Keep Your Family Safe From Unused Opioid Pain Medicines
The U.S. Food and Drug Administration has announced the launch of a new education campaign to help Americans understand the important role they play in removing and properly disposing of unused prescription opioids from their homes. This new initiative is part of the FDA’s continued efforts to address the nationwide opioid crisis and aims to help decrease unnecessary exposure to opioids and prevent new addiction. The “Remove the Risk” campaign is targeting women ages 35-64, who are most likely to oversee household health care decisions and often serve as the gatekeepers to opioids and other prescription medications in the home.
“The epidemic of opioid addiction and overdose is one of the greatest public health tragedies we’re facing as a nation, and no community is immune,” said Amy Abernethy, M.D., principal deputy commissioner at the FDA. “We know that many people who misuse prescription opioids report getting them from a friend or family member. If every household removed prescription opioids once they’re no longer medically needed for their prescribed purpose it would have a major impact on the opioid crisis’ hold on American families and communities.”
Prescription opioids are powerful, pain-reducing medicines that can help patients successfully manage pain when prescribed for the right condition and when used properly. When misused or abused, however, these drugs can cause serious harm, including addiction, overdose and death. In 2017, retail pharmacies dispensed more than 191 million opioid prescriptions to almost 60 million patients, either as first-time prescriptions or refills. As many as 90% of these patients reported not finishing what was prescribed to them, potentially leaving millions of unused prescription opioids in medicine cabinets and elsewhere in U.S. homes if not disposed of properly. During that same year, 47,600 people died from an overdose involving opioids. According to data from the National Survey on Drug Use and Health from the Substance Abuse and Mental Health Services Administration, half of people who misused prescription opioids got them from a friend or family member.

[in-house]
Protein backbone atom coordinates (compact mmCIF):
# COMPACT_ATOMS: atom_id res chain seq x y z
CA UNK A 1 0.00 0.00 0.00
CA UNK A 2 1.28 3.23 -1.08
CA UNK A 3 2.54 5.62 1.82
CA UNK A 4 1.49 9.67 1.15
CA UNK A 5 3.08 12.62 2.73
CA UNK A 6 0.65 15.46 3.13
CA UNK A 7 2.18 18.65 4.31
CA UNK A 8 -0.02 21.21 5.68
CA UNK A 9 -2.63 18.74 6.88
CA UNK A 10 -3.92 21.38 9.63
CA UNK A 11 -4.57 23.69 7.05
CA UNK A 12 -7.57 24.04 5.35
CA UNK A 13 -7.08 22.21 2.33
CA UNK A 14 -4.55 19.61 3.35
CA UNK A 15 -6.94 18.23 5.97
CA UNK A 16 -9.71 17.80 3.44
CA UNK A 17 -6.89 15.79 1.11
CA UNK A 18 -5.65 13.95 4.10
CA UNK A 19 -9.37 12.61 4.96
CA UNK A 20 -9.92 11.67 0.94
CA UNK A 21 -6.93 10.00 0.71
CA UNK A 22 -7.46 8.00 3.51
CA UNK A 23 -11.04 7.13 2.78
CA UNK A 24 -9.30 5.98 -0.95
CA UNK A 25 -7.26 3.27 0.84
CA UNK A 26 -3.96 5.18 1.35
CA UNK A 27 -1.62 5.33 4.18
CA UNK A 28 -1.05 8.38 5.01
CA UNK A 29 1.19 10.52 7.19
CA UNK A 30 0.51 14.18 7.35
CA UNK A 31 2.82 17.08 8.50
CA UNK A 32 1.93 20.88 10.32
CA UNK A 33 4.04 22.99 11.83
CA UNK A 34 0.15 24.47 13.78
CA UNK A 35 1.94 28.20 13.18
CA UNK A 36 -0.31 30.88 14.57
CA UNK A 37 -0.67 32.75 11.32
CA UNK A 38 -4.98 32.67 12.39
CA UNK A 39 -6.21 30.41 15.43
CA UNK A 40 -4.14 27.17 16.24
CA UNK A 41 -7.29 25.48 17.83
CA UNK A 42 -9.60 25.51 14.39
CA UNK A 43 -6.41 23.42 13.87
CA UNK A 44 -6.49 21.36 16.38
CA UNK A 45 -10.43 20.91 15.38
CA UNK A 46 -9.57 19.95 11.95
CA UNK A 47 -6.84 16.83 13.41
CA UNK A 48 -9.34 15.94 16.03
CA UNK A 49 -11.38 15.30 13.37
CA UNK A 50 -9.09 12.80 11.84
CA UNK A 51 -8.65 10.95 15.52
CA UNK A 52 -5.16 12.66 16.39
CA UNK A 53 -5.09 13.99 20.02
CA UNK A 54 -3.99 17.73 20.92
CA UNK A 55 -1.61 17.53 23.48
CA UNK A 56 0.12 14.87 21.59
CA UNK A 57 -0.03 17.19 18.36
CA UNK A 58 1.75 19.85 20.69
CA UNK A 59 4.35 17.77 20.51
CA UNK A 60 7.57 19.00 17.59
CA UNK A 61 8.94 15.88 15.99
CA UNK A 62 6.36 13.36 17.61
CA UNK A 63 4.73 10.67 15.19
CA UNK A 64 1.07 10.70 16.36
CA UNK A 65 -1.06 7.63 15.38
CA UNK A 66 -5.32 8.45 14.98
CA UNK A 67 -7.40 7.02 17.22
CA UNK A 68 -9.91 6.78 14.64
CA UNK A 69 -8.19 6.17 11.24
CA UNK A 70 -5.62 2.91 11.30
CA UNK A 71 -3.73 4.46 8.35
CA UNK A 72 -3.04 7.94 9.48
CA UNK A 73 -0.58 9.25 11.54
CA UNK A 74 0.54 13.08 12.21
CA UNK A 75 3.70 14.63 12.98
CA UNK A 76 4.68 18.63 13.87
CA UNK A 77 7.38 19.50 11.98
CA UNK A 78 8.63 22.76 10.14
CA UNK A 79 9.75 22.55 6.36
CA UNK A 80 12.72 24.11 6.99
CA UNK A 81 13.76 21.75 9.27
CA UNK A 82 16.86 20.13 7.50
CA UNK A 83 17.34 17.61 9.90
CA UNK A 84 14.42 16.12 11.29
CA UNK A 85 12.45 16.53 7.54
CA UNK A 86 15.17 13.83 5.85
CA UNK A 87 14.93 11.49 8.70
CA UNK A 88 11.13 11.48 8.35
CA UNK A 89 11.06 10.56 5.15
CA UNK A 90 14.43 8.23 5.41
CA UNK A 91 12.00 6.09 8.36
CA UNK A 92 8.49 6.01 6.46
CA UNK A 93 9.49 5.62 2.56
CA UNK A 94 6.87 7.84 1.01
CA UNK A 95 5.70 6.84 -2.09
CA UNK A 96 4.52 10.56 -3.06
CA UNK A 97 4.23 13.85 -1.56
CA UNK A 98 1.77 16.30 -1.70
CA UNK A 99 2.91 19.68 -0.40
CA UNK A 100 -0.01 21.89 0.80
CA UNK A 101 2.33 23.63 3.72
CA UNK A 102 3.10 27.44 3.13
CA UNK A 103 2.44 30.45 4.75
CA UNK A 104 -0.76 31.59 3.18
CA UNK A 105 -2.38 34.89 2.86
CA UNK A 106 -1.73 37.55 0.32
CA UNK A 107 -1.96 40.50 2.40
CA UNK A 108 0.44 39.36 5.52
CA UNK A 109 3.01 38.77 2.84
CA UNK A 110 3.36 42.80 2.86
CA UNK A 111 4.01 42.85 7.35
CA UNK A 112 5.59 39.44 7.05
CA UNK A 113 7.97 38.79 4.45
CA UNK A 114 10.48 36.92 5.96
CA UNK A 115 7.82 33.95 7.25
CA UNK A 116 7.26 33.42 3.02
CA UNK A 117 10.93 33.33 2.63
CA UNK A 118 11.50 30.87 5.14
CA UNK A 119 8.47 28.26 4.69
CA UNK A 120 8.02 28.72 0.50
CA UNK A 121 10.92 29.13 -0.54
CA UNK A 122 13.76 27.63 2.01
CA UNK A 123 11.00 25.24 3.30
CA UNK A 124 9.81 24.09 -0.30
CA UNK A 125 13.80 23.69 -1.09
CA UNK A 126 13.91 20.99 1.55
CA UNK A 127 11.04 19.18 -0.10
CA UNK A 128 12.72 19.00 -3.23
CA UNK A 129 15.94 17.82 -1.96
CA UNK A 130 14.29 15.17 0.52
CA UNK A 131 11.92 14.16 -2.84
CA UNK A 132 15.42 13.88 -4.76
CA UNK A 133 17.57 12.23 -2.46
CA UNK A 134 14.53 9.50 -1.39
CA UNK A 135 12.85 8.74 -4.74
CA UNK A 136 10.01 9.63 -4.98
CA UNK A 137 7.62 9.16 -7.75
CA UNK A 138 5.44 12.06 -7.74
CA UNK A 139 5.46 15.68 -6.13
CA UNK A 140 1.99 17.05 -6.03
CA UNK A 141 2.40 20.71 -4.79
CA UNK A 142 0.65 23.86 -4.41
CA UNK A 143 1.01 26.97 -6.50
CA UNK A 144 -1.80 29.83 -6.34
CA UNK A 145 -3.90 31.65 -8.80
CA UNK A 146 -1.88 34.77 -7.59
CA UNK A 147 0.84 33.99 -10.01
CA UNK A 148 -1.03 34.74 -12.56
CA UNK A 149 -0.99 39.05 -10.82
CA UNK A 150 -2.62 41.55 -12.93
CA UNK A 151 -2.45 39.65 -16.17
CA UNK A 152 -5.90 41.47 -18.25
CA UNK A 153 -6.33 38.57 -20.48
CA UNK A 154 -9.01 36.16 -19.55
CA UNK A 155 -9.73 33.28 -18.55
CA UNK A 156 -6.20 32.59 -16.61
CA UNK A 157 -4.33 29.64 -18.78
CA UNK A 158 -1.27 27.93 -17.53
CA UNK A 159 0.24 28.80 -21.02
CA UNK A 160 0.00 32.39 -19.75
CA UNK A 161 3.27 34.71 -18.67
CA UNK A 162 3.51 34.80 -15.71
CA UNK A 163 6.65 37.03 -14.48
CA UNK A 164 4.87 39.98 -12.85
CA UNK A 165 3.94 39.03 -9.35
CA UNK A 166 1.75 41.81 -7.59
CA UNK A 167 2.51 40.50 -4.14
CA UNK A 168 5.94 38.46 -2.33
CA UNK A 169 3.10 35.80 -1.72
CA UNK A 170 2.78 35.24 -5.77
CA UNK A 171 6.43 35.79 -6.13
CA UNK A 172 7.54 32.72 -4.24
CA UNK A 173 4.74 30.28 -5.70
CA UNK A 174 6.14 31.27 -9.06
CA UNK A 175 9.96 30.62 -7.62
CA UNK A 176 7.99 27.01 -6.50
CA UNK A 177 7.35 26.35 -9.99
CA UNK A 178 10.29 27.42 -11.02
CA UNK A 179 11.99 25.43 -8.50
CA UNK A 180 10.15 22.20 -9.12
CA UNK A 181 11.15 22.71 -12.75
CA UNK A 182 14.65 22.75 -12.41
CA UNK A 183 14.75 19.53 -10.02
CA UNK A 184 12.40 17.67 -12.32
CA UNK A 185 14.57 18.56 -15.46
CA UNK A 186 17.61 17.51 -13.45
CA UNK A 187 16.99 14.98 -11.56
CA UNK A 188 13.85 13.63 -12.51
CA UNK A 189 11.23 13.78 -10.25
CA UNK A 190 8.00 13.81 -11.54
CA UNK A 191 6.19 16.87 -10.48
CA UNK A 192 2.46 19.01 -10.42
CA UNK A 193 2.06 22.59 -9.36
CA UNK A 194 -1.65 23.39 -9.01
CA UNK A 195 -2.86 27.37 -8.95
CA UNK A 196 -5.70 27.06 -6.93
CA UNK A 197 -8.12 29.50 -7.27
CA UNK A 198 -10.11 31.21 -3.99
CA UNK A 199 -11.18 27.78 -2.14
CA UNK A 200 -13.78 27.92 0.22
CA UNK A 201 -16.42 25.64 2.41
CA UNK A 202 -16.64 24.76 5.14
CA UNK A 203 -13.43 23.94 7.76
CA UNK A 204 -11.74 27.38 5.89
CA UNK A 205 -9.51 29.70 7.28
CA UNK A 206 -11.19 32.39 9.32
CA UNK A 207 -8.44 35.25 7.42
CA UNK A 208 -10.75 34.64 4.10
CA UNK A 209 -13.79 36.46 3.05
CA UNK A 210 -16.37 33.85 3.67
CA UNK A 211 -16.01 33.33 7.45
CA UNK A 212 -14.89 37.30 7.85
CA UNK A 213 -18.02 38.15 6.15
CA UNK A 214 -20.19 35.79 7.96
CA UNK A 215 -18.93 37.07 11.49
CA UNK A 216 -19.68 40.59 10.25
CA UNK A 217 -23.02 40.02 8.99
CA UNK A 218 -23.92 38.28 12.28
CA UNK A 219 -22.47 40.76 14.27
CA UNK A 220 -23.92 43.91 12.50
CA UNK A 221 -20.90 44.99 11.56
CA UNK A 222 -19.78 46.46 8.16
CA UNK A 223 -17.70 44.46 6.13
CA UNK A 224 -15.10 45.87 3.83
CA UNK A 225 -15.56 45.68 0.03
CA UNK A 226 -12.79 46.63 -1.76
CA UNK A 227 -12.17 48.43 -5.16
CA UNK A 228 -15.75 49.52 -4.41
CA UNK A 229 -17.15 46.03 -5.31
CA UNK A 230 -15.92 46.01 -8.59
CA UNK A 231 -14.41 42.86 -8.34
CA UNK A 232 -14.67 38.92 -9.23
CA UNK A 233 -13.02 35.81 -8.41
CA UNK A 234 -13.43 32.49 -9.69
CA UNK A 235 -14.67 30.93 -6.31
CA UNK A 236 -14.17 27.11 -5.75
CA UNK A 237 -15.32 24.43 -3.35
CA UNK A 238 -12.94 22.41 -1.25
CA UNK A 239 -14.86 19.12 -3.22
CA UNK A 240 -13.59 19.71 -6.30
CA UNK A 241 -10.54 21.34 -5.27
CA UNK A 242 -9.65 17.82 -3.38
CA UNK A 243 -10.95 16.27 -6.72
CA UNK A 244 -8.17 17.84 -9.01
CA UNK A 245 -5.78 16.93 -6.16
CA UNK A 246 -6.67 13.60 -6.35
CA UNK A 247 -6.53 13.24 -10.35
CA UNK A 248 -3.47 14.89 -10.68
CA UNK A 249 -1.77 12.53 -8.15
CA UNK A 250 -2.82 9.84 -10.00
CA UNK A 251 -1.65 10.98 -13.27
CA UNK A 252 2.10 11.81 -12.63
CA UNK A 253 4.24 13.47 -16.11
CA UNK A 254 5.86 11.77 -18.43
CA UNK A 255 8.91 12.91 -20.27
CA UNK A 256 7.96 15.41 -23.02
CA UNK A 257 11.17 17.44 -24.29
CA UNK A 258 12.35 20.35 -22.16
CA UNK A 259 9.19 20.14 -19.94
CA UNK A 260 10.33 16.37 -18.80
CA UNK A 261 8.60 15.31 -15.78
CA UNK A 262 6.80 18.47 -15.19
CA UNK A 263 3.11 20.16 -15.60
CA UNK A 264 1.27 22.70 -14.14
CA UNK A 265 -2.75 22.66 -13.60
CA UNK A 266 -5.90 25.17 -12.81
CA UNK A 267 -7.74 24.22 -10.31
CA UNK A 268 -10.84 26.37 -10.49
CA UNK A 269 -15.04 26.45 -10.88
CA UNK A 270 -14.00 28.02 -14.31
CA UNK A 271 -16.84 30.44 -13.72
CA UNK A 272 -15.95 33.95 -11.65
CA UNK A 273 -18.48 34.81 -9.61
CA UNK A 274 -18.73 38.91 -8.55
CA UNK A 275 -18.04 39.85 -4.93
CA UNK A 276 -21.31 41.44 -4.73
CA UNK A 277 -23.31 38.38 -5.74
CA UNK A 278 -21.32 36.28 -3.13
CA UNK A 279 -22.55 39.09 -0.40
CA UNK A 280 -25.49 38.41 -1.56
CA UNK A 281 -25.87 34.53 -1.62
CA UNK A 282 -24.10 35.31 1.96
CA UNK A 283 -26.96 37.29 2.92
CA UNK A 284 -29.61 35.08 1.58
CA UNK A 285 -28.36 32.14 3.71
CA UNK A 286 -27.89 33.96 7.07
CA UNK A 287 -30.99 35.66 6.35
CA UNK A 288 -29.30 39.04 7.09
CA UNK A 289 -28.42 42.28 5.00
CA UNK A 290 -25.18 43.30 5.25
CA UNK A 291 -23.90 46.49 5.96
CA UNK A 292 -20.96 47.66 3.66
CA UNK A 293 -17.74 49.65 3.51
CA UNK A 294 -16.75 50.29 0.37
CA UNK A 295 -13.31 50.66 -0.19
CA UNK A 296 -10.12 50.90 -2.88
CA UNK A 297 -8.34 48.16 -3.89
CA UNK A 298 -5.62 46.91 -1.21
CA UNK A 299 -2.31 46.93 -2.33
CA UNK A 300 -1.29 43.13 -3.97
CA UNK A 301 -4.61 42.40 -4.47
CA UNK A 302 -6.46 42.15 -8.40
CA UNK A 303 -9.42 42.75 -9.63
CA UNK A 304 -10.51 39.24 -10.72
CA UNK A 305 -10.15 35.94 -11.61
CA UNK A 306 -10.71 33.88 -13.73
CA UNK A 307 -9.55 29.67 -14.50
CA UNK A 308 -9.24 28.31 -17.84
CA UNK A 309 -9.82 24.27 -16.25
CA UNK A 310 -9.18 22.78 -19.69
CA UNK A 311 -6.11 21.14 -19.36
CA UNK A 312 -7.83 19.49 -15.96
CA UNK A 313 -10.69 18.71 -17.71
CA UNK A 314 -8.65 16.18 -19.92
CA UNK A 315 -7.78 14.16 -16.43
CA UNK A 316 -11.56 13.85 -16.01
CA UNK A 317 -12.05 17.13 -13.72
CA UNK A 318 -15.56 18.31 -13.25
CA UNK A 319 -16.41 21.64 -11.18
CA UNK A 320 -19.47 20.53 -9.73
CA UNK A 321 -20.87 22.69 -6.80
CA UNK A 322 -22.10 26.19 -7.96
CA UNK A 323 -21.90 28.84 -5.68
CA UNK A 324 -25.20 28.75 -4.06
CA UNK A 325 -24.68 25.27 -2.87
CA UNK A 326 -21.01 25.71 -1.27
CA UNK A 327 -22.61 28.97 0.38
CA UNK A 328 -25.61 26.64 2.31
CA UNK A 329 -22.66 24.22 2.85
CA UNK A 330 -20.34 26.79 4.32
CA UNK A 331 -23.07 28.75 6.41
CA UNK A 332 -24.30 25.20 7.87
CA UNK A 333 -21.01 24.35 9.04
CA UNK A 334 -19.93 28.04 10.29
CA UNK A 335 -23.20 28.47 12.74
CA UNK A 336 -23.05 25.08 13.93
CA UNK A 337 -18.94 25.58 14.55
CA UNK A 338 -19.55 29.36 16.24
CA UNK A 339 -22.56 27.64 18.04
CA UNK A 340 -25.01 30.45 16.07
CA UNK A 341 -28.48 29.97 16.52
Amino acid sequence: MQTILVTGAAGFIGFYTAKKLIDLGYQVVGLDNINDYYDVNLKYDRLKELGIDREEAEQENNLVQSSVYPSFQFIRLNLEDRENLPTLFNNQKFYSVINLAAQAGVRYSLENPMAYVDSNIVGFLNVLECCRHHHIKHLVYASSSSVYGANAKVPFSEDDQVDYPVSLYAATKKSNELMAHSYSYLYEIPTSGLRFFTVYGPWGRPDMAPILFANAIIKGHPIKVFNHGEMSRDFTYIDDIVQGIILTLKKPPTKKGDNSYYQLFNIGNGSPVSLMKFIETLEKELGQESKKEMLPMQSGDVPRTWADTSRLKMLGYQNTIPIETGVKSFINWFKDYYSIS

As part of the “Remove the Risk” campaign, the FDA launched a new toolkit of materials, available in English and Spanish, which include: television, radio and print public service announcements (PSAs); fact sheets; social media graphics and posts; and website badges that can be used by individuals, health care providers and organizations. These materials are being made available free of charge to news media, health care providers, consumer groups, and other organizations working to combat the opioids crisis. The agency also recently updated information on safe disposal of unused prescription opioids on its Disposal of Unused Medicines: What You Should Know webpage, which can help individuals determine the best disposal option for their situation.
“Far too many Americans, both teens and adults, are gaining access to opioids for the first time from the medicine cabinets of their parents, relatives and friends. Millions of unused opioid pills should not be readily available and easily accessible in our homes,” said Douglas Throckmorton, M.D., deputy director of regulatory programs in the FDA’s Center for Drug Evaluation and Research. “Our ‘Remove the Risk’ campaign serves to both educate Americans on this issue and provide them with easy-to-follow steps to take so they can immediately remove prescription opioids from their homes and avoid unintentionally contributing to the risk of misuse or abuse of these drugs by a friend or loved one.”
Medicine take-back options are the preferred way to dispose of most types of unneeded medicines safely, including opioids. Authorized locations may be in retail pharmacies; hospital or clinic pharmacies; and law enforcement facilities. Some authorized collection sites may also offer mail-back programs or “drop-boxes” to assist patients in safe disposal of their unused medicines. The next National Prescription Drug Take-Back Day is on April 27, 2019.
Additionally, the Substance Use-Disorder Prevention that Promotes Opioid Recovery and Treatment for Patients and Communities (SUPPORT) Act gave the FDA the authority to require manufacturers to develop disposal technologies (such as a mail-back pouches) to make it even easier for patients to get unused medicines out of their homes.
This is just one of the many efforts being made to combat the opioids tragedy. The FDA remains committed to addressing this national crisis on all fronts, with a significant focus on decreasing exposure to opioids and preventing new addiction; supporting the treatment of those with opioid use disorder; fostering the development of novel pain treatment therapies; and taking action against those who contribute to the illegal importation and sale of opioid products.
About the Department of Health and Human Services Strategy to Combat America’s Crisis of Addiction: The opioid epidemic is one of the Department’s top priorities. In 2017, HHS launched a 5-point Opioid Strategy to empower local communities on the frontlines. This strategy consists of better (1) prevention, treatment and recovery services; (2) data on the epidemic; (3) pain management; (4) targeting of overdose-reversing drugs; and (5) research on pain and addiction.
For More Information:
- FDA: Remove the Risk
- FDA: Disposal of Unused Medicines: What You Should Know
- FDA: Safe Opioid Disposal: Videos
- DEA: National Prescription Drug Take-Back Day events